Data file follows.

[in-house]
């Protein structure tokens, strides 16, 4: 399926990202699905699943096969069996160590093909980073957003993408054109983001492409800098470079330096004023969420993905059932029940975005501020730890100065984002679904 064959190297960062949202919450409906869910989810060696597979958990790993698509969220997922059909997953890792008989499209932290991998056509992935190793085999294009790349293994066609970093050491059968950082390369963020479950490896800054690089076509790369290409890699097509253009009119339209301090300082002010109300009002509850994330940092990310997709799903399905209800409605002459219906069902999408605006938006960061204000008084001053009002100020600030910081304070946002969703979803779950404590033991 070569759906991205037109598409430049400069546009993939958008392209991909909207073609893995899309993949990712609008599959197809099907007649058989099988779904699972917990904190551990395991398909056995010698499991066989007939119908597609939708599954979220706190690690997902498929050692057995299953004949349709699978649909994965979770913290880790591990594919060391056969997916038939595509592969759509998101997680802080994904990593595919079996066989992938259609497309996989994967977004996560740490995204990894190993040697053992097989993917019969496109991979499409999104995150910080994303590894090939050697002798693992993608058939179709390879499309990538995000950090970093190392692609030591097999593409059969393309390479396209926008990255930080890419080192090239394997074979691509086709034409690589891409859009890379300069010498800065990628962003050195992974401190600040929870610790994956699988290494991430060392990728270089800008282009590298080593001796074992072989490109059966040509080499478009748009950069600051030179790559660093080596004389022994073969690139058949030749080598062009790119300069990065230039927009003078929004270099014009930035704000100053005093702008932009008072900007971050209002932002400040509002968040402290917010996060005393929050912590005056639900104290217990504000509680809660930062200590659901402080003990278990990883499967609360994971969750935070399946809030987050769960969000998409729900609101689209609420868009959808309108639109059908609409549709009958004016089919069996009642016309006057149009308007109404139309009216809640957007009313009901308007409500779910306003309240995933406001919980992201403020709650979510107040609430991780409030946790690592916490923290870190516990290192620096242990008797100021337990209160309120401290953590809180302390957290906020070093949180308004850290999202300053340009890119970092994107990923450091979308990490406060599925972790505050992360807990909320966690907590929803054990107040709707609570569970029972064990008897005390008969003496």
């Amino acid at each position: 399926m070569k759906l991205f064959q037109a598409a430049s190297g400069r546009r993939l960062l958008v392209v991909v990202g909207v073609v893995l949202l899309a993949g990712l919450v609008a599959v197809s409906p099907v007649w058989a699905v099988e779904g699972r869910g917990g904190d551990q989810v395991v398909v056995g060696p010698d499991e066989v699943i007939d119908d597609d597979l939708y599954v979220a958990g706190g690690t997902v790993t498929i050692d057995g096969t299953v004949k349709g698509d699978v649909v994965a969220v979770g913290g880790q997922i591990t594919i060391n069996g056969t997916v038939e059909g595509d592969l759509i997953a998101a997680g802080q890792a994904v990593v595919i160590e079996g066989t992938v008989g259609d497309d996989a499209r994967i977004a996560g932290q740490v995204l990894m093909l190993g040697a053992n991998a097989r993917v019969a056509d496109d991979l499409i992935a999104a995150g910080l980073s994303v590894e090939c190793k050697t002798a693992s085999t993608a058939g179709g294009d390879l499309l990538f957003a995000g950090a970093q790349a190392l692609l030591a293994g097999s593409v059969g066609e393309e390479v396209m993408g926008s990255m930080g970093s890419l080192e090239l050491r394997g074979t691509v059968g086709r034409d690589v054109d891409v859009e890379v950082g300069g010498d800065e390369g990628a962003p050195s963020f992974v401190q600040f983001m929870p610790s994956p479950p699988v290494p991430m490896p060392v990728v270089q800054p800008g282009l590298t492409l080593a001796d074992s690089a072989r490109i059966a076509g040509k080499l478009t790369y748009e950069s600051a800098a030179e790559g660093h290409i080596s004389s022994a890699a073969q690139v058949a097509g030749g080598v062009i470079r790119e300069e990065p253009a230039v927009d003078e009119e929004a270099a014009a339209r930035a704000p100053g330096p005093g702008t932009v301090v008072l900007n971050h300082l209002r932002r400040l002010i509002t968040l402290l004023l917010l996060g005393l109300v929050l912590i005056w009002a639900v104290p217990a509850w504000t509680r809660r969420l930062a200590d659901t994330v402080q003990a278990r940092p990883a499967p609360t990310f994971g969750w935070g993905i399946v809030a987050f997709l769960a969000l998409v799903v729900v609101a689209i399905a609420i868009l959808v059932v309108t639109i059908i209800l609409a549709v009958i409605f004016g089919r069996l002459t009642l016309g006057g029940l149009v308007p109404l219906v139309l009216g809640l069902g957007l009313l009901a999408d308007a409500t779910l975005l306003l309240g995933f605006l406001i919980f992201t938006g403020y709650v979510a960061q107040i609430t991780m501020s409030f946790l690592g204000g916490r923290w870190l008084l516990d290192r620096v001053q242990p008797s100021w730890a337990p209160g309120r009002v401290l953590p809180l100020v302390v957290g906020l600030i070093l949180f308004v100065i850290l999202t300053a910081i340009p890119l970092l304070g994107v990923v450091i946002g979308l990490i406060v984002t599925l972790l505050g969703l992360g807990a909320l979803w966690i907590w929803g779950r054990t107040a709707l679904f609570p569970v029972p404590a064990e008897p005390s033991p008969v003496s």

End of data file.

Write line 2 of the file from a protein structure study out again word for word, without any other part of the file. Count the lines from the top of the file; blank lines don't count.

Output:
């Protein structure tokens, strides 16, 4: 399926990202699905699943096969069996160590093909980073957003993408054109983001492409800098470079330096004023969420993905059932029940975005501020730890100065984002679904 064959190297960062949202919450409906869910989810060696597979958990790993698509969220997922059909997953890792008989499209932290991998056509992935190793085999294009790349293994066609970093050491059968950082390369963020479950490896800054690089076509790369290409890699097509253009009119339209301090300082002010109300009002509850994330940092990310997709799903399905209800409605002459219906069902999408605006938006960061204000008084001053009002100020600030910081304070946002969703979803779950404590033991 070569759906991205037109598409430049400069546009993939958008392209991909909207073609893995899309993949990712609008599959197809099907007649058989099988779904699972917990904190551990395991398909056995010698499991066989007939119908597609939708599954979220706190690690997902498929050692057995299953004949349709699978649909994965979770913290880790591990594919060391056969997916038939595509592969759509998101997680802080994904990593595919079996066989992938259609497309996989994967977004996560740490995204990894190993040697053992097989993917019969496109991979499409999104995150910080994303590894090939050697002798693992993608058939179709390879499309990538995000950090970093190392692609030591097999593409059969393309390479396209926008990255930080890419080192090239394997074979691509086709034409690589891409859009890379300069010498800065990628962003050195992974401190600040929870610790994956699988290494991430060392990728270089800008282009590298080593001796074992072989490109059966040509080499478009748009950069600051030179790559660093080596004389022994073969690139058949030749080598062009790119300069990065230039927009003078929004270099014009930035704000100053005093702008932009008072900007971050209002932002400040509002968040402290917010996060005393929050912590005056639900104290217990504000509680809660930062200590659901402080003990278990990883499967609360994971969750935070399946809030987050769960969000998409729900609101689209609420868009959808309108639109059908609409549709009958004016089919069996009642016309006057149009308007109404139309009216809640957007009313009901308007409500779910306003309240995933406001919980992201403020709650979510107040609430991780409030946790690592916490923290870190516990290192620096242990008797100021337990209160309120401290953590809180302390957290906020070093949180308004850290999202300053340009890119970092994107990923450091979308990490406060599925972790505050992360807990909320966690907590929803054990107040709707609570569970029972064990008897005390008969003496």